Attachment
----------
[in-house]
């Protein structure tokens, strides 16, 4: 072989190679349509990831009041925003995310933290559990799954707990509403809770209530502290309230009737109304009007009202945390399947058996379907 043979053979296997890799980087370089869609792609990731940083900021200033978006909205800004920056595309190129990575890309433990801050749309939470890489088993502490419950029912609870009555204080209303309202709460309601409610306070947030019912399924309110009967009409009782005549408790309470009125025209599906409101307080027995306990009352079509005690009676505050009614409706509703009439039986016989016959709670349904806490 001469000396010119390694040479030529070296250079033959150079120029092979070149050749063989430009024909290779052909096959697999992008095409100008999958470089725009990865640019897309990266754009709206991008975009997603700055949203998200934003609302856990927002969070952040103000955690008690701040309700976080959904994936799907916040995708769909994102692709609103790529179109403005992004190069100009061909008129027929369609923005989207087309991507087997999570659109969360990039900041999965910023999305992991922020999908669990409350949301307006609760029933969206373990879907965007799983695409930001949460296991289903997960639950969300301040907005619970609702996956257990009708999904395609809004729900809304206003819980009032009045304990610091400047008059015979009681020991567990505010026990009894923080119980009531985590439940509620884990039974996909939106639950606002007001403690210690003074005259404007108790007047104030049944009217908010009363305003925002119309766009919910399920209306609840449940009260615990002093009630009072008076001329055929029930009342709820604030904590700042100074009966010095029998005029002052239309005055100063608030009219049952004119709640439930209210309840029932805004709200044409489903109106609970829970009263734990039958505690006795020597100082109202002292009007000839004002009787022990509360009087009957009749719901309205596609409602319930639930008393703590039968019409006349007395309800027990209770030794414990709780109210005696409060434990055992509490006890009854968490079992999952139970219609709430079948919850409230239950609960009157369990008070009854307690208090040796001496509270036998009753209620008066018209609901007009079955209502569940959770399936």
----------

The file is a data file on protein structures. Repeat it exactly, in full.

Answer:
[in-house]
């Protein structure tokens, strides 16, 4: 072989190679349509990831009041925003995310933290559990799954707990509403809770209530502290309230009737109304009007009202945390399947058996379907 043979053979296997890799980087370089869609792609990731940083900021200033978006909205800004920056595309190129990575890309433990801050749309939470890489088993502490419950029912609870009555204080209303309202709460309601409610306070947030019912399924309110009967009409009782005549408790309470009125025209599906409101307080027995306990009352079509005690009676505050009614409706509703009439039986016989016959709670349904806490 001469000396010119390694040479030529070296250079033959150079120029092979070149050749063989430009024909290779052909096959697999992008095409100008999958470089725009990865640019897309990266754009709206991008975009997603700055949203998200934003609302856990927002969070952040103000955690008690701040309700976080959904994936799907916040995708769909994102692709609103790529179109403005992004190069100009061909008129027929369609923005989207087309991507087997999570659109969360990039900041999965910023999305992991922020999908669990409350949301307006609760029933969206373990879907965007799983695409930001949460296991289903997960639950969300301040907005619970609702996956257990009708999904395609809004729900809304206003819980009032009045304990610091400047008059015979009681020991567990505010026990009894923080119980009531985590439940509620884990039974996909939106639950606002007001403690210690003074005259404007108790007047104030049944009217908010009363305003925002119309766009919910399920209306609840449940009260615990002093009630009072008076001329055929029930009342709820604030904590700042100074009966010095029998005029002052239309005055100063608030009219049952004119709640439930209210309840029932805004709200044409489903109106609970829970009263734990039958505690006795020597100082109202002292009007000839004002009787022990509360009087009957009749719901309205596609409602319930639930008393703590039968019409006349007395309800027990209770030794414990709780109210005696409060434990055992509490006890009854968490079992999952139970219609709430079948919850409230239950609960009157369990008070009854307690208090040796001496509270036998009753209620008066018209609901007009079955209502569940959770399936």